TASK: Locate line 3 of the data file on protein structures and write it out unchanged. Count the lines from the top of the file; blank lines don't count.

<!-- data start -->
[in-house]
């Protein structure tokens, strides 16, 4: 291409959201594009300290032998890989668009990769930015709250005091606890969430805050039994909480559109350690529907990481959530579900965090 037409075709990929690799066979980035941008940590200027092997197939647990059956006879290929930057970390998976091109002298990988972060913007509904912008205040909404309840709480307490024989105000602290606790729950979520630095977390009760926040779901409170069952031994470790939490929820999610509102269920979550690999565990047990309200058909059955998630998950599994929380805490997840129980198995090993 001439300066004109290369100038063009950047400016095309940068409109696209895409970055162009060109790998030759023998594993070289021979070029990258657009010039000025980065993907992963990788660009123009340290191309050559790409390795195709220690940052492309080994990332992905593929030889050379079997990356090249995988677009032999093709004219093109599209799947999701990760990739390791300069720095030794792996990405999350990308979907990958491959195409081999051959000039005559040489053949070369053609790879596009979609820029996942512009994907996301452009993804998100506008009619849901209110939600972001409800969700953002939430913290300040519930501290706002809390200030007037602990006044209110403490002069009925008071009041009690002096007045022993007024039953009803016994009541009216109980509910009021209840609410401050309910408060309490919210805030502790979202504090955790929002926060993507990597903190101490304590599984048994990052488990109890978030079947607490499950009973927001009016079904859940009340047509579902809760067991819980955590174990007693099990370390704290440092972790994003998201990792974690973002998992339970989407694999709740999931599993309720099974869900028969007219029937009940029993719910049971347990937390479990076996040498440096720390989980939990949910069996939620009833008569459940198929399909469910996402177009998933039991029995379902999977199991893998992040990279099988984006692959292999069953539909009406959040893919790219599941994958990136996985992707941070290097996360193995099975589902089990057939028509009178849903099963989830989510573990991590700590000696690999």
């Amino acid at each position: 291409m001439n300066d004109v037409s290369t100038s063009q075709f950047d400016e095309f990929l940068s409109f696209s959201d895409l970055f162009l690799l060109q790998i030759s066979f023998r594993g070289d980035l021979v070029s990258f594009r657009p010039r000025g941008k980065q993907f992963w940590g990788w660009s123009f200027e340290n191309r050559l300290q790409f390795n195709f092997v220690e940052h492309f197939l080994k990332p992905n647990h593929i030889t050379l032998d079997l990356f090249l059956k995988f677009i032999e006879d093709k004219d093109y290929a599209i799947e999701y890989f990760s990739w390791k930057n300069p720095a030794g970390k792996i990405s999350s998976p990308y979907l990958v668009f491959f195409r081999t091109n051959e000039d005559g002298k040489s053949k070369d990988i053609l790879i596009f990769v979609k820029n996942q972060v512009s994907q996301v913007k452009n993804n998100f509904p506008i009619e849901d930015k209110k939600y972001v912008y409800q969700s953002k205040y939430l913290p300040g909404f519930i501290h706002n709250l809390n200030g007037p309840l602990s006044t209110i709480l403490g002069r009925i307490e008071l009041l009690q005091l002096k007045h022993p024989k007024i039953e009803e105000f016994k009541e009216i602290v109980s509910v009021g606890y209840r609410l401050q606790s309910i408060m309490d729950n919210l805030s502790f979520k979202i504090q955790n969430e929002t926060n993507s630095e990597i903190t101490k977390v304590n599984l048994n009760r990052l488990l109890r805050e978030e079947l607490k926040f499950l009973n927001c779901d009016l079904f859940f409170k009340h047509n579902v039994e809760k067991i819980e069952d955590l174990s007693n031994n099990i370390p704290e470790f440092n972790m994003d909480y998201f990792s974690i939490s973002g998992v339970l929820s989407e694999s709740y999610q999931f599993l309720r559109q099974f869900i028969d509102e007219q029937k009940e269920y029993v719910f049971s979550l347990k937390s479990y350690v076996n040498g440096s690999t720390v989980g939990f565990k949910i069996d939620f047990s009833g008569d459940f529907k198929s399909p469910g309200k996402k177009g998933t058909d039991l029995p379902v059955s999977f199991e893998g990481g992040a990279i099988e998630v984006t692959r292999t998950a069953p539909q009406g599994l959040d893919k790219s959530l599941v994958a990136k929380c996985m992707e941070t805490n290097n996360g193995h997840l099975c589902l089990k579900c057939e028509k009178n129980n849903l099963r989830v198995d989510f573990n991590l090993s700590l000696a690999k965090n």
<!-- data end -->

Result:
């Amino acid at each position: 291409m001439n300066d004109v037409s290369t100038s063009q075709f950047d400016e095309f990929l940068s409109f696209s959201d895409l970055f162009l690799l060109q790998i030759s066979f023998r594993g070289d980035l021979v070029s990258f594009r657009p010039r000025g941008k980065q993907f992963w940590g990788w660009s123009f200027e340290n191309r050559l300290q790409f390795n195709f092997v220690e940052h492309f197939l080994k990332p992905n647990h593929i030889t050379l032998d079997l990356f090249l059956k995988f677009i032999e006879d093709k004219d093109y290929a599209i799947e999701y890989f990760s990739w390791k930057n300069p720095a030794g970390k792996i990405s999350s998976p990308y979907l990958v668009f491959f195409r081999t091109n051959e000039d005559g002298k040489s053949k070369d990988i053609l790879i596009f990769v979609k820029n996942q972060v512009s994907q996301v913007k452009n993804n998100f509904p506008i009619e849901d930015k209110k939600y972001v912008y409800q969700s953002k205040y939430l913290p300040g909404f519930i501290h706002n709250l809390n200030g007037p309840l602990s006044t209110i709480l403490g002069r009925i307490e008071l009041l009690q005091l002096k007045h022993p024989k007024i039953e009803e105000f016994k009541e009216i602290v109980s509910v009021g606890y209840r609410l401050q606790s309910i408060m309490d729950n919210l805030s502790f979520k979202i504090q955790n969430e929002t926060n993507s630095e990597i903190t101490k977390v304590n599984l048994n009760r990052l488990l109890r805050e978030e079947l607490k926040f499950l009973n927001c779901d009016l079904f859940f409170k009340h047509n579902v039994e809760k067991i819980e069952d955590l174990s007693n031994n099990i370390p704290e470790f440092n972790m994003d909480y998201f990792s974690i939490s973002g998992v339970l929820s989407e694999s709740y999610q999931f599993l309720r559109q099974f869900i028969d509102e007219q029937k009940e269920y029993v719910f049971s979550l347990k937390s479990y350690v076996n040498g440096s690999t720390v989980g939990f565990k949910i069996d939620f047990s009833g008569d459940f529907k198929s399909p469910g309200k996402k177009g998933t058909d039991l029995p379902v059955s999977f199991e893998g990481g992040a990279i099988e998630v984006t692959r292999t998950a069953p539909q009406g599994l959040d893919k790219s959530l599941v994958a990136k929380c996985m992707e941070t805490n290097n996360g193995h997840l099975c589902l089990k579900c057939e028509k009178n129980n849903l099963r989830v198995d989510f573990n991590l090993s700590l000696a690999k965090n």